Scope Boxes in Revit are very handy when dividing building into separate blocks. You can set these scope boxes in view properties, or even in view templates, and get cropped views in a matter of seconds. Yet there’s another handy thing that could be used to boost your productivity: the “Name” parameter, which by the way is the single available parameter of the scope box. So how can we use it?
Say, we’d like to divide our Revit model into blocks, using some distinctive names: “Block A”, “Block B”, etc. Using the named scope boxes, we can set this name to all desired elements that intersect the scope box:
Our architect asked me recently, if it’s possible to add the level prefix to room numbers in Revit. Assuming that the building is relatively large, this is certainly the task that requires automation. However, this could also be done in a semi-automatic way via the Revit room schedule… So let’s take a look at both Revit and Dynamo workflows, and see the difference between them.
Revit semi-automatic renumbering
Create Room schedule with the following fields: Number, Name, Level, Shared parameter (RoomLevel in our case):
Yet another small Dynamo node that may be handy if you need to watch for an element orientation. There are different use cases for this – like placing wall openings by doors & windows, or placing elements with preset rotation (e.g. stadium seating). What it does – is simply illustrates element’s facing orientation by drawing a line in Dynamo:
Each line starts from element location point, and indicates its facing orientation. Resulting lines could then be used to place elements or set rotation angles.
I packed this workflow into the custom node called FamilyInstance.VisualizeOrientation to make it reusable. If you’ve already installed my zhukoven.com package, you’ll need to download the latest update (Rev.2017.5.25). Or simply follow this logic to build your own workflow:
An updated version of my Dynamo nodes package (rev.2017.5.19) is available at Dynamopackages.com. It’s now equipped with Railing.CountBalusters custom node, which is based on the “Railing.BalusterCount” node from Rhythm package. I had to rebuild the original node to get rid of the ‘false positives’ in resulting number of balusters. Below you can see the difference between these two nodes, and the numbers they show as an output:
I’ve tested the tweaked node on different railing types: horizontal, sloped, and curved, so it should work correctly.
Please note that Railing.CountBalusters can handle only one railing instance at a time, so do not try to feed a list of multiple elements into it.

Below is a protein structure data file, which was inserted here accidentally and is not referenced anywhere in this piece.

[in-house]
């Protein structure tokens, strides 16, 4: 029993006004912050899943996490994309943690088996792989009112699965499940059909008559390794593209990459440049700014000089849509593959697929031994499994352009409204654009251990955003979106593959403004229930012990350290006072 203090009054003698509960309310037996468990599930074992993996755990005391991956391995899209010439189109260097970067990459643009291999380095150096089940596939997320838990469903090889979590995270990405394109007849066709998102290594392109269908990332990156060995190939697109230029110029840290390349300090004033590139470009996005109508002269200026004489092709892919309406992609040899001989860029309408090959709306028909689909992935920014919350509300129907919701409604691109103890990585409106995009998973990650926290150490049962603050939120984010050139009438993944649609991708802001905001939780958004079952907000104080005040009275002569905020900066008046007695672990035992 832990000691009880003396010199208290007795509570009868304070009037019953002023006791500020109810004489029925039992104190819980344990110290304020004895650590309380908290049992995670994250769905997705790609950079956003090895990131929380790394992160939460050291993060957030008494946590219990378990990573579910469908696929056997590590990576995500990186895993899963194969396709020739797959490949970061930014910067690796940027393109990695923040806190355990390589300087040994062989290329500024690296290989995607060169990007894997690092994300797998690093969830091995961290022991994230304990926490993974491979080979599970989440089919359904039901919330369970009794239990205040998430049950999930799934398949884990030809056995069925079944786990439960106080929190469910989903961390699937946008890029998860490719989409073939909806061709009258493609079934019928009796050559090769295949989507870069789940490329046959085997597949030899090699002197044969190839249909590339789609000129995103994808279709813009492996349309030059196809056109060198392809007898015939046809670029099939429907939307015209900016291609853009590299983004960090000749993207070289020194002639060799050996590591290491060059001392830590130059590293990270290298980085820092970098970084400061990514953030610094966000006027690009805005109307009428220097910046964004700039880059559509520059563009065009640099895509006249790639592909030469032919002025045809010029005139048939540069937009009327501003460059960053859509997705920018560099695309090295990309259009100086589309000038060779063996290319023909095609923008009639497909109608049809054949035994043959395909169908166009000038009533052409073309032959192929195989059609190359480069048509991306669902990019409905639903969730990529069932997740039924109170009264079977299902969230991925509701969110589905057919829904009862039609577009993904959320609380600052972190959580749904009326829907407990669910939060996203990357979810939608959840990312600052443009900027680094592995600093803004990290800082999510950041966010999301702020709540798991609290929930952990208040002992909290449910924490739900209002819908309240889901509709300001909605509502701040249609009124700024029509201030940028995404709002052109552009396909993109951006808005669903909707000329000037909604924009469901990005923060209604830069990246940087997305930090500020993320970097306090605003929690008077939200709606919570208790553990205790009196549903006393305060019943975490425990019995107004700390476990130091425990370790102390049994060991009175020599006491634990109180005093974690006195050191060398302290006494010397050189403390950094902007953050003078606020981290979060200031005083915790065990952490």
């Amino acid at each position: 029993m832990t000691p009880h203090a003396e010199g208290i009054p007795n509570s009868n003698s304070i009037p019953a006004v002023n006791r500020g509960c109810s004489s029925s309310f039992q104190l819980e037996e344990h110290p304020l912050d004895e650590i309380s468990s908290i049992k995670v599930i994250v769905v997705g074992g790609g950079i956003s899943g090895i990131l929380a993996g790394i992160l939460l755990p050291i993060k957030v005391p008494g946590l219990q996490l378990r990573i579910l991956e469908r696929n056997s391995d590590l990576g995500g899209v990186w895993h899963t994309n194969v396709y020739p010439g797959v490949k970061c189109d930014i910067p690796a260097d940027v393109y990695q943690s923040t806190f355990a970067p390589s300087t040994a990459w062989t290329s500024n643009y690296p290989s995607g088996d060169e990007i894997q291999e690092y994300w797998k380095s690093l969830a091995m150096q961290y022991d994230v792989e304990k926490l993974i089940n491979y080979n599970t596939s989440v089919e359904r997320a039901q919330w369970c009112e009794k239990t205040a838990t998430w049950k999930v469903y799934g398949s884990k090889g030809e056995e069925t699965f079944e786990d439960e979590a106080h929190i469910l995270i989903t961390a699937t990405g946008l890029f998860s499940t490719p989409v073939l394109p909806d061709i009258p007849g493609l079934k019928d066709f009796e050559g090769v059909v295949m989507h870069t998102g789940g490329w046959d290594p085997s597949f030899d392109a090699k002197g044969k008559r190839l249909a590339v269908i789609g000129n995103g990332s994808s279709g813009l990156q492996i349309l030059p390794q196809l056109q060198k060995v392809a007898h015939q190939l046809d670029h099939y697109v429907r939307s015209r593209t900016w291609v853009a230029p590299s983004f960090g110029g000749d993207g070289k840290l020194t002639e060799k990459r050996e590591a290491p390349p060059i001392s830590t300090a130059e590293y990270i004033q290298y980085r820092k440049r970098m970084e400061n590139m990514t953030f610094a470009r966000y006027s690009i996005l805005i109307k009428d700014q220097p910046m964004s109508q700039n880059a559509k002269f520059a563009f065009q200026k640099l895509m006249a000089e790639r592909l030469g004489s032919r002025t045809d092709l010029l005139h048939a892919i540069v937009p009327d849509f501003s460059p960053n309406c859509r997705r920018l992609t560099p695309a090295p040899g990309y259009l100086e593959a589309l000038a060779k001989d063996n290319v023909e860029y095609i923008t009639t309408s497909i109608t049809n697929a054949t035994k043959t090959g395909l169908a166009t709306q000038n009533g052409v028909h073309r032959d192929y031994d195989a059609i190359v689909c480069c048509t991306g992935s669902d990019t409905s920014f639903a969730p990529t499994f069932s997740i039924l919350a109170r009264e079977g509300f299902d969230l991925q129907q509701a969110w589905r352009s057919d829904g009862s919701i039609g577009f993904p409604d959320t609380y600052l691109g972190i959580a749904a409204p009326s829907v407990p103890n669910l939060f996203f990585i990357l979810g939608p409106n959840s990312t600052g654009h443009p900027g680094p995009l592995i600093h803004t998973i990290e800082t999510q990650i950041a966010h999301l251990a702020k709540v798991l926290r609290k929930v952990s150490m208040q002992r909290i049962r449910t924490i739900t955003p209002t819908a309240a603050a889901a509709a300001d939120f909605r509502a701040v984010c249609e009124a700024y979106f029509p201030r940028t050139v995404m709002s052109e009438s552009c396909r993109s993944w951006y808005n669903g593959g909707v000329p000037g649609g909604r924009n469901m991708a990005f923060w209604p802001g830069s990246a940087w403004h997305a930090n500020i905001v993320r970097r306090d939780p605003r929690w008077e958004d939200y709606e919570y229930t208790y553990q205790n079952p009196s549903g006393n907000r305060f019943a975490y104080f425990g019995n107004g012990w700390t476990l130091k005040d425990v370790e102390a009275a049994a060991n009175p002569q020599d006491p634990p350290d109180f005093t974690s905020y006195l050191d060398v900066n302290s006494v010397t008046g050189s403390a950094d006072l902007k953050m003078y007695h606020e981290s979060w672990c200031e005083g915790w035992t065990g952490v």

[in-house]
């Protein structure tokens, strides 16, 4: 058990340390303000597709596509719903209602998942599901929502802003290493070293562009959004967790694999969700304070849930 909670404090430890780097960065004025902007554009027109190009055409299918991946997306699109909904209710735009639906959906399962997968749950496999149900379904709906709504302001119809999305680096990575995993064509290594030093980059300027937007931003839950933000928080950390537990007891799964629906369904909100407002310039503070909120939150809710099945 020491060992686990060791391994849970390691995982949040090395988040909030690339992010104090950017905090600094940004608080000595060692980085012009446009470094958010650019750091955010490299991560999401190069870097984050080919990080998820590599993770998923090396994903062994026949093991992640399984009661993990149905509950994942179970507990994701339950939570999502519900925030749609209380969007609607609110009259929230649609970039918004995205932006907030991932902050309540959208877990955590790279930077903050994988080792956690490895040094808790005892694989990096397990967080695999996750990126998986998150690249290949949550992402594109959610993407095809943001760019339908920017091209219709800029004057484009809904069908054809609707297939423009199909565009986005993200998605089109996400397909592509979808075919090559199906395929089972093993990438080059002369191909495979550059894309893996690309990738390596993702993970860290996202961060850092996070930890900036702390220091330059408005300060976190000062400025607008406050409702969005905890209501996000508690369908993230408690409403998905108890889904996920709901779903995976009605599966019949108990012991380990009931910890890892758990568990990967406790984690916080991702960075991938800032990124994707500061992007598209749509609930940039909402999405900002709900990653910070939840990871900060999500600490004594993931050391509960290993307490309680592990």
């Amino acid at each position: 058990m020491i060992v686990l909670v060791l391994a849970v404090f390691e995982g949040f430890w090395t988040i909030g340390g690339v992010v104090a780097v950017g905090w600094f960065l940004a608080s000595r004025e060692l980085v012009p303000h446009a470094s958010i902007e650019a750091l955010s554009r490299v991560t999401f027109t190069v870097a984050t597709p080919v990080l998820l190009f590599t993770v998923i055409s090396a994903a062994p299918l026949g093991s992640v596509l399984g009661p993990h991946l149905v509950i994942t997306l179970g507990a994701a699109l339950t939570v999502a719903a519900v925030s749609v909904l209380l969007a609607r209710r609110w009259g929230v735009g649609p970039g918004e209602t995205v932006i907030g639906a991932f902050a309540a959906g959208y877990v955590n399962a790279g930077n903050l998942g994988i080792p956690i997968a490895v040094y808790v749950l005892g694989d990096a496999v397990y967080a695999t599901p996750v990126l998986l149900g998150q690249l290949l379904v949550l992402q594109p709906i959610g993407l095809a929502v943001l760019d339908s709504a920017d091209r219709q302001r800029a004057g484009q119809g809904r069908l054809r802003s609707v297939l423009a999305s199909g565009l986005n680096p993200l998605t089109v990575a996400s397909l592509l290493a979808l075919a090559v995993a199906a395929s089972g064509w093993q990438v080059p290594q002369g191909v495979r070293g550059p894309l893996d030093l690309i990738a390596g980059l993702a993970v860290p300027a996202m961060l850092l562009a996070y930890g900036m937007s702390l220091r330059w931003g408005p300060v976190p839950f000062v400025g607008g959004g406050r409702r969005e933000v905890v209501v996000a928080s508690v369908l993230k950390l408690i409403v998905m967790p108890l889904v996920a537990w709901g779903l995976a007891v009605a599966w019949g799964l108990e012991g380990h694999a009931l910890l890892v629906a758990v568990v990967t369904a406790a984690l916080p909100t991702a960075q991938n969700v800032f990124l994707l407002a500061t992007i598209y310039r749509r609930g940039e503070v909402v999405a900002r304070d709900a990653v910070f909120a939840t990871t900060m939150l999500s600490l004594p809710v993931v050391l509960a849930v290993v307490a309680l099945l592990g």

I’m going to write a dedicated post to describe my node, and why did I have to rebuild it. In the meantime, you can download an updated package here: Zhukoven.com_(Rev.2017.5.19) or via default Package Manager in Dynamo.
This little Dynamo graph may become handy If you use individual Revit worksets for each of the linked Revit files. While operating with linked files via worksets becomes super comfortable (you can even unload links before opening your Revit model), it becomes a pain to manually create separate worksets for each model.
This is where Dynamo will come in handy:
As you can see, the logic behing this graph is simple:
Scan your current document for linked Revit files, and retrieve their names. This is done using Archi-lab.net package by Konrad K Sobon, so you’ll need to install it (if you haven’t already done this) before running the script;
Then we cut off all the unnecessary symbols from the link names using the node “String.Split” and add our desired prefix via “String.Insert”;
The last one node “Workset.ByName” is also listed in Archi-lab package and basically does the rest – creates worksets by the input list of names. Although I don’t check if some of the worksets already exist, it won’t give you errors or warnings.
To start with, I’d like to say that I’m not willing to build an all-in-one dynamo package, collecting everyone’s custom nodes. My intention is totally different: I’d like to share my ideas that cover some white spots in Revit and Dynamo. I mean that if I managed to find solution to one particular problem, that has not been solved yet on dynamo forums or somewhere else, why should I keep it in secret?
(drumrolls): Introducing the very first Dynamo package!
Well, while I’ve already published the first version – rev.2017.5.16 (and here’s the link to the dedicated packages page), it is still work in progress, and of course there are some unfinished nodes that I plan to include in the future releases. So stay tuned and enjoy! And don’t forget to report issues and your ideas via the contact form on dynamo packages page.
What is Visual Programming , and why does it generate a lot of hype among AEC professionals? In simple words, Visual Programming lets you build your program by manipulating with graphical elements rather than by specifying them textually. VP basically acts as a mind map, connecting one’s design ideas with the software API (“application programming interface”) to put design ideas to life. You’ve probably seen my previous post with the “Hello, World!” image from Dynamo (Dynamo == Open Source Visual Programming Revit addin):